And it's things like that that can trivialize something like "Rainy Day Women #12 & 35", a song that has been unfairly called "one big pot joke" in part by people that like to pretend that it actually IS one big pot joke. The problem with pot and drug jokes are because they're so prevalent in our society, people immediately make the assumption that because there's a potential reference to drugs in something, that must be what that thing is entirely about. You don't even have to know the Bible verse Heylin makes mention of to know that "stoned" is being used in a manner other than toking a doobie, and one can be sure that Dylan felt that way as well. I'm not suggesting that Dylan didn't at least think about how "everybody must get stoned" could've been taken with a nod and a smile, but that the song could just as easily been yet another shot at the folk establishment (if you want to stretch for it), or the sentiment that was rising amongst the youth that the establishment was out to get them and not let them live the way they want to, or just a plain old statement of fact that, at some point, all of us will be accountable for something or other in our lives. That gives the song a bit more resonance, I would say.
Then again, there is that pesky Bible verse Heylin quoted, and given that Bob's always had a familiarity with the Bible that rivals any Christian musician, I'd say that Proverbs 27:15 definitely plays a part in the song. We all know what kinds of songs about women Dylan was writing at that time, and it wouldn't be outside Dylan's capacity to write an extended metaphor, one which mixes in elements of drug humor and elements of the counterestablishment just to say what horrible shrews those harridans are (maybe he got his ideas from this website - ladies, pay attention!). Of course, it also wouldn't be outside his capacity to write something serious as I'd just described and use that Bible verse as his jumping-off point and a wink to the more well-read cats in his audience. I will say that I have a problem with the way Heylin chose to impart this information upon the masses, both in his smug snarkiness and in his apparent conviction that of course Bob had the Bible verse in mind and any references to the filthy demon weed is all in the imagination of you dirty, filthy hippies. I may not like drug humor all that much, but you'd have to do some real mental gymnastics to assume Bob didn't have drugs at least a little bit in mind.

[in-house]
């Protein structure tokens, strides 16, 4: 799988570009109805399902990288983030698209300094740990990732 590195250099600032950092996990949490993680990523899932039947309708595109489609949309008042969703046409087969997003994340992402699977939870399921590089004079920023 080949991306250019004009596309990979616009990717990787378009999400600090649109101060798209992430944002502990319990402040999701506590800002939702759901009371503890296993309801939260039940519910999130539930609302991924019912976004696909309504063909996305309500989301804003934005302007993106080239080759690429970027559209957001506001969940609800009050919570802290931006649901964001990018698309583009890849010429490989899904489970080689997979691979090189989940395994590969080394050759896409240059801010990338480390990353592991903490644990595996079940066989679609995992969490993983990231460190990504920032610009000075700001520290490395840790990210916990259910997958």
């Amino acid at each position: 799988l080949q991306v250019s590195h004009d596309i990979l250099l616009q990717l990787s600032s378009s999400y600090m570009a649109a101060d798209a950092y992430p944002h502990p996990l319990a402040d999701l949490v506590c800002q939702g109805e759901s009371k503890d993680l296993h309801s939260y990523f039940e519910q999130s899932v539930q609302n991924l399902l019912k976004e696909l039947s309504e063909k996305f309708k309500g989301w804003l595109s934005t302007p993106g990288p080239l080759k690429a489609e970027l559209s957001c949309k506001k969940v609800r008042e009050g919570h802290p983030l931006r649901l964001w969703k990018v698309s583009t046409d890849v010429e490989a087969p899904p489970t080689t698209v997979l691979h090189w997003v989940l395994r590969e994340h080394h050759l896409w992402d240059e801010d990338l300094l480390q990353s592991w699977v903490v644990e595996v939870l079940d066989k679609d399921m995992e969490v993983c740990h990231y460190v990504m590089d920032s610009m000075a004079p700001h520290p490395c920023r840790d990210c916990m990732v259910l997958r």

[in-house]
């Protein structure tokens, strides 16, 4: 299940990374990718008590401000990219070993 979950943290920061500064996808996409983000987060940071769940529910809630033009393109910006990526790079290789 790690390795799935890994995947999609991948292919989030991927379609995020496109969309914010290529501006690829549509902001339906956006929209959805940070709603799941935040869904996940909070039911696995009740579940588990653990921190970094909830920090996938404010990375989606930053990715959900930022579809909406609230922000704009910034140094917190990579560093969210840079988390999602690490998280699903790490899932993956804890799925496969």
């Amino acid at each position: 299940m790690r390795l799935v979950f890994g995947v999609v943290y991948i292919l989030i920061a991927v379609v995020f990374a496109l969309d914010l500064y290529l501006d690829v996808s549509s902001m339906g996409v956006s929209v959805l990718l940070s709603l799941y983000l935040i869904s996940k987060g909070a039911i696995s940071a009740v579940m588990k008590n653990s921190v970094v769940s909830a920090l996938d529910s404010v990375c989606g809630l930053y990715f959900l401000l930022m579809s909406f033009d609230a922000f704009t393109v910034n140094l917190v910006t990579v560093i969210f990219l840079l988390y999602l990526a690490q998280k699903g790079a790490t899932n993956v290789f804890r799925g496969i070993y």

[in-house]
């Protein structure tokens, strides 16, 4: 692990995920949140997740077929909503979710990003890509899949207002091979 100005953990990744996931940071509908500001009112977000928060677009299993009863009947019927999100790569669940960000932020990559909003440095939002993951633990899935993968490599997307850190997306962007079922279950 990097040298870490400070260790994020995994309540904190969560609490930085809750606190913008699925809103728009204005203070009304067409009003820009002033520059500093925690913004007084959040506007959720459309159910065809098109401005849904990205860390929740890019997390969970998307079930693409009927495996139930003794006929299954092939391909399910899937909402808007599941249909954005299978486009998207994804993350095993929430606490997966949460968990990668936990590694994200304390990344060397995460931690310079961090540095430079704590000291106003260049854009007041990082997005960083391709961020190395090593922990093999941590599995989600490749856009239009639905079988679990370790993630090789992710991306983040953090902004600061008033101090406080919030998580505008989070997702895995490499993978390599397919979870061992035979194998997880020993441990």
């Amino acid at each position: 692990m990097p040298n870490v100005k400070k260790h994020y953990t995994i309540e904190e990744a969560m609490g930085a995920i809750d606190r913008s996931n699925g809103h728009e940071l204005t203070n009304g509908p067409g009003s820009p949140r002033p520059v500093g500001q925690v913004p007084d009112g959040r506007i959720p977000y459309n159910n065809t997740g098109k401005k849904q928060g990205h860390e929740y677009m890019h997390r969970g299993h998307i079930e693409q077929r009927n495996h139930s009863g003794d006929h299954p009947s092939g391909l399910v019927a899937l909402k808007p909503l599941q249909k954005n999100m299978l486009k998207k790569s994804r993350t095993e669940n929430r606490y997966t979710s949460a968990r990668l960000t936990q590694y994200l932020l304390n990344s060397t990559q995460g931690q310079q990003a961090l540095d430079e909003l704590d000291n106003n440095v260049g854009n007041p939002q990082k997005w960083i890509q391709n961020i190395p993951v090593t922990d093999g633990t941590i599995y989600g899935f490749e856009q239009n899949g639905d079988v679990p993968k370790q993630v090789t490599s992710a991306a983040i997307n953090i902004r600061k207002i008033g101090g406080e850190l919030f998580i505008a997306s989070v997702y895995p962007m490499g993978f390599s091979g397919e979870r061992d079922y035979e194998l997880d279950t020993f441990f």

And even a cursory listen to the song really ought to remove any doubt that Dylan at least had some drug humor in mind, even if he hadn't been stoned to the gills (which, apparently, he was). The entire recording sounds like a laid-back party, with an audience howling and yelling in the background (at one point causing Dylan to laugh on-mic, at another faintly shouting "fuck yeah!", whether or not in reference to America I cannot ascertain), the infamous Salvation Army brass band blaring away, and Dylan's harmonica squealing during the instrumental breaks with a flair that was distinctly absent in his acoustic work. Maybe that was meant to confuse the issue, or maybe Dylan just knew that the casualness of the arrangement warranted a bunch of dudes screaming like hopped-up frat boys while the band let loose behind him and a huge snare drum helped keep time. Whichever way Dylan was thinking, it worked in spades, and helped give Dylan one of his biggest commercial hits and most enduring songs.
I suppose I will return to this theme time and time again in this blog, but what gives this song so much staying power is that it can mean so many different things to so many different people. The casual Dylan fans hear a fun song, can shout along at "everybody must get stoned!", and laugh at every time Dylan has himself a chuckle, proof of just how much fun it must have been in the studio that night. The more intellectual amongst us can dissect the meaning of the lyrics, debate just what that Bible quote as to do with anything, and decide whether or not the song is actually even meaner towards women than "Just Like A Woman". And then, for those that have never heard the song before, they can listen to an honest to God masterpiece of a song, and the opener to an album far beyond the wildest edges of their imagination.